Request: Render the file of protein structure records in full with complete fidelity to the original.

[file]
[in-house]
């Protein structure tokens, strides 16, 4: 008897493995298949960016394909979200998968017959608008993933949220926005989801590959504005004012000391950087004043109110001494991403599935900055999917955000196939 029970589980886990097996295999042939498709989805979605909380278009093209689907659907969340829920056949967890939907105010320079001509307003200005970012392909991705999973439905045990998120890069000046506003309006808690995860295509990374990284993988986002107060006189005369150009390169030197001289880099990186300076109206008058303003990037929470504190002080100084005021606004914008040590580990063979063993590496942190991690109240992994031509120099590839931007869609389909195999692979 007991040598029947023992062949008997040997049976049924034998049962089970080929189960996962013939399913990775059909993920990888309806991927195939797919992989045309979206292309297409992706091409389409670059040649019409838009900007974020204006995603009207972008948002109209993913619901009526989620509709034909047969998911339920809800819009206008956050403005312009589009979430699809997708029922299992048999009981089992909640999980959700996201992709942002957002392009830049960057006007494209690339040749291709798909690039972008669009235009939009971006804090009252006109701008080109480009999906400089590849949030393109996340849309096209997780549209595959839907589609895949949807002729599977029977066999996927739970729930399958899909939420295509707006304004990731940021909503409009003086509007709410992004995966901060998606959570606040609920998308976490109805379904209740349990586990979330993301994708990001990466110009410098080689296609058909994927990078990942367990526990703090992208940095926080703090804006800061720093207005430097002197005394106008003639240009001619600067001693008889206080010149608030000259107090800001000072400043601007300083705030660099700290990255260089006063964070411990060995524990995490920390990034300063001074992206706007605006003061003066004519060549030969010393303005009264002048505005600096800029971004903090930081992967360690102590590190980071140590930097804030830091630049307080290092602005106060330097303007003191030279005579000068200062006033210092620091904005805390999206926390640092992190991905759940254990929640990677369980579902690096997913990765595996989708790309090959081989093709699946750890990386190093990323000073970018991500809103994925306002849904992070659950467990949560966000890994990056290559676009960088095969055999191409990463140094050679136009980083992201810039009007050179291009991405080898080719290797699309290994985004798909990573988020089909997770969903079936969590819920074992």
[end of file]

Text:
[in-house]
């Protein structure tokens, strides 16, 4: 008897493995298949960016394909979200998968017959608008993933949220926005989801590959504005004012000391950087004043109110001494991403599935900055999917955000196939 029970589980886990097996295999042939498709989805979605909380278009093209689907659907969340829920056949967890939907105010320079001509307003200005970012392909991705999973439905045990998120890069000046506003309006808690995860295509990374990284993988986002107060006189005369150009390169030197001289880099990186300076109206008058303003990037929470504190002080100084005021606004914008040590580990063979063993590496942190991690109240992994031509120099590839931007869609389909195999692979 007991040598029947023992062949008997040997049976049924034998049962089970080929189960996962013939399913990775059909993920990888309806991927195939797919992989045309979206292309297409992706091409389409670059040649019409838009900007974020204006995603009207972008948002109209993913619901009526989620509709034909047969998911339920809800819009206008956050403005312009589009979430699809997708029922299992048999009981089992909640999980959700996201992709942002957002392009830049960057006007494209690339040749291709798909690039972008669009235009939009971006804090009252006109701008080109480009999906400089590849949030393109996340849309096209997780549209595959839907589609895949949807002729599977029977066999996927739970729930399958899909939420295509707006304004990731940021909503409009003086509007709410992004995966901060998606959570606040609920998308976490109805379904209740349990586990979330993301994708990001990466110009410098080689296609058909994927990078990942367990526990703090992208940095926080703090804006800061720093207005430097002197005394106008003639240009001619600067001693008889206080010149608030000259107090800001000072400043601007300083705030660099700290990255260089006063964070411990060995524990995490920390990034300063001074992206706007605006003061003066004519060549030969010393303005009264002048505005600096800029971004903090930081992967360690102590590190980071140590930097804030830091630049307080290092602005106060330097303007003191030279005579000068200062006033210092620091904005805390999206926390640092992190991905759940254990929640990677369980579902690096997913990765595996989708790309090959081989093709699946750890990386190093990323000073970018991500809103994925306002849904992070659950467990949560966000890994990056290559676009960088095969055999191409990463140094050679136009980083992201810039009007050179291009991405080898080719290797699309290994985004798909990573988020089909997770969903079936969590819920074992």